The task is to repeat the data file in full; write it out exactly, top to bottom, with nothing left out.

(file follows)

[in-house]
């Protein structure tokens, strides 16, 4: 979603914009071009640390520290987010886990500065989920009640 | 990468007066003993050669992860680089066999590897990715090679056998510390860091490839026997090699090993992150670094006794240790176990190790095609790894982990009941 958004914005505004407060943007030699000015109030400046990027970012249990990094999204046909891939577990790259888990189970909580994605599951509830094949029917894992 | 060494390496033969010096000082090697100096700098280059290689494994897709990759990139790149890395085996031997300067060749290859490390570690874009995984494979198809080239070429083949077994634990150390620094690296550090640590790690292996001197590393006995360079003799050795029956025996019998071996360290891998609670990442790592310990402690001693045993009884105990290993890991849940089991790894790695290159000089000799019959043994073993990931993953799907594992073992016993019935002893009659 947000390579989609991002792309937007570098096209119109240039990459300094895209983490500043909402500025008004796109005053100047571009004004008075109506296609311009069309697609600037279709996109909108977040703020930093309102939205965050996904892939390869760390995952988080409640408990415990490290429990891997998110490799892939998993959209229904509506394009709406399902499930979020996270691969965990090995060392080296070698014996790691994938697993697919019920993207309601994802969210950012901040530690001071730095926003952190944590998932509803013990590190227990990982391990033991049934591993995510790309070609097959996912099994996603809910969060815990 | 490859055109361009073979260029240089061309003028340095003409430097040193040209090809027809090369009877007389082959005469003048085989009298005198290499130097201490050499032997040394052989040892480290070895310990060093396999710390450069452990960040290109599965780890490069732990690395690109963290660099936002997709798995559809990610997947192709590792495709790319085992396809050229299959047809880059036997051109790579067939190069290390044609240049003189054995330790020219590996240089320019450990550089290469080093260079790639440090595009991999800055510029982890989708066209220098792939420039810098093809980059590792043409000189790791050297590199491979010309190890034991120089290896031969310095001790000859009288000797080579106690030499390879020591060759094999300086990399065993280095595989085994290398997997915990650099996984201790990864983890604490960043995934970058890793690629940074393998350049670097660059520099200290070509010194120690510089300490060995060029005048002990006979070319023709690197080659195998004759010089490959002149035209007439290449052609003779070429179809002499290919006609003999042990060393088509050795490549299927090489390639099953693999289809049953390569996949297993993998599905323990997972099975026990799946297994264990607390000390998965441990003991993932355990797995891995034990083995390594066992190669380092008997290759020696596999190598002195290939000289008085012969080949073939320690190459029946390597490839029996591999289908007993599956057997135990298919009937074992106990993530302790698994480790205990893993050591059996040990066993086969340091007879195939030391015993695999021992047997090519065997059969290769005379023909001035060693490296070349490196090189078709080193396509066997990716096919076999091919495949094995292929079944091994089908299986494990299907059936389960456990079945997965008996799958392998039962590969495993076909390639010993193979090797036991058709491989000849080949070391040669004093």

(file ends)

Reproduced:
[in-house]
């Protein structure tokens, strides 16, 4: 979603914009071009640390520290987010886990500065989920009640 | 990468007066003993050669992860680089066999590897990715090679056998510390860091490839026997090699090993992150670094006794240790176990190790095609790894982990009941 958004914005505004407060943007030699000015109030400046990027970012249990990094999204046909891939577990790259888990189970909580994605599951509830094949029917894992 | 060494390496033969010096000082090697100096700098280059290689494994897709990759990139790149890395085996031997300067060749290859490390570690874009995984494979198809080239070429083949077994634990150390620094690296550090640590790690292996001197590393006995360079003799050795029956025996019998071996360290891998609670990442790592310990402690001693045993009884105990290993890991849940089991790894790695290159000089000799019959043994073993990931993953799907594992073992016993019935002893009659 947000390579989609991002792309937007570098096209119109240039990459300094895209983490500043909402500025008004796109005053100047571009004004008075109506296609311009069309697609600037279709996109909108977040703020930093309102939205965050996904892939390869760390995952988080409640408990415990490290429990891997998110490799892939998993959209229904509506394009709406399902499930979020996270691969965990090995060392080296070698014996790691994938697993697919019920993207309601994802969210950012901040530690001071730095926003952190944590998932509803013990590190227990990982391990033991049934591993995510790309070609097959996912099994996603809910969060815990 | 490859055109361009073979260029240089061309003028340095003409430097040193040209090809027809090369009877007389082959005469003048085989009298005198290499130097201490050499032997040394052989040892480290070895310990060093396999710390450069452990960040290109599965780890490069732990690395690109963290660099936002997709798995559809990610997947192709590792495709790319085992396809050229299959047809880059036997051109790579067939190069290390044609240049003189054995330790020219590996240089320019450990550089290469080093260079790639440090595009991999800055510029982890989708066209220098792939420039810098093809980059590792043409000189790791050297590199491979010309190890034991120089290896031969310095001790000859009288000797080579106690030499390879020591060759094999300086990399065993280095595989085994290398997997915990650099996984201790990864983890604490960043995934970058890793690629940074393998350049670097660059520099200290070509010194120690510089300490060995060029005048002990006979070319023709690197080659195998004759010089490959002149035209007439290449052609003779070429179809002499290919006609003999042990060393088509050795490549299927090489390639099953693999289809049953390569996949297993993998599905323990997972099975026990799946297994264990607390000390998965441990003991993932355990797995891995034990083995390594066992190669380092008997290759020696596999190598002195290939000289008085012969080949073939320690190459029946390597490839029996591999289908007993599956057997135990298919009937074992106990993530302790698994480790205990893993050591059996040990066993086969340091007879195939030391015993695999021992047997090519065997059969290769005379023909001035060693490296070349490196090189078709080193396509066997990716096919076999091919495949094995292929079944091994089908299986494990299907059936389960456990079945997965008996799958392998039962590969495993076909390639010993193979090797036991058709491989000849080949070391040669004093």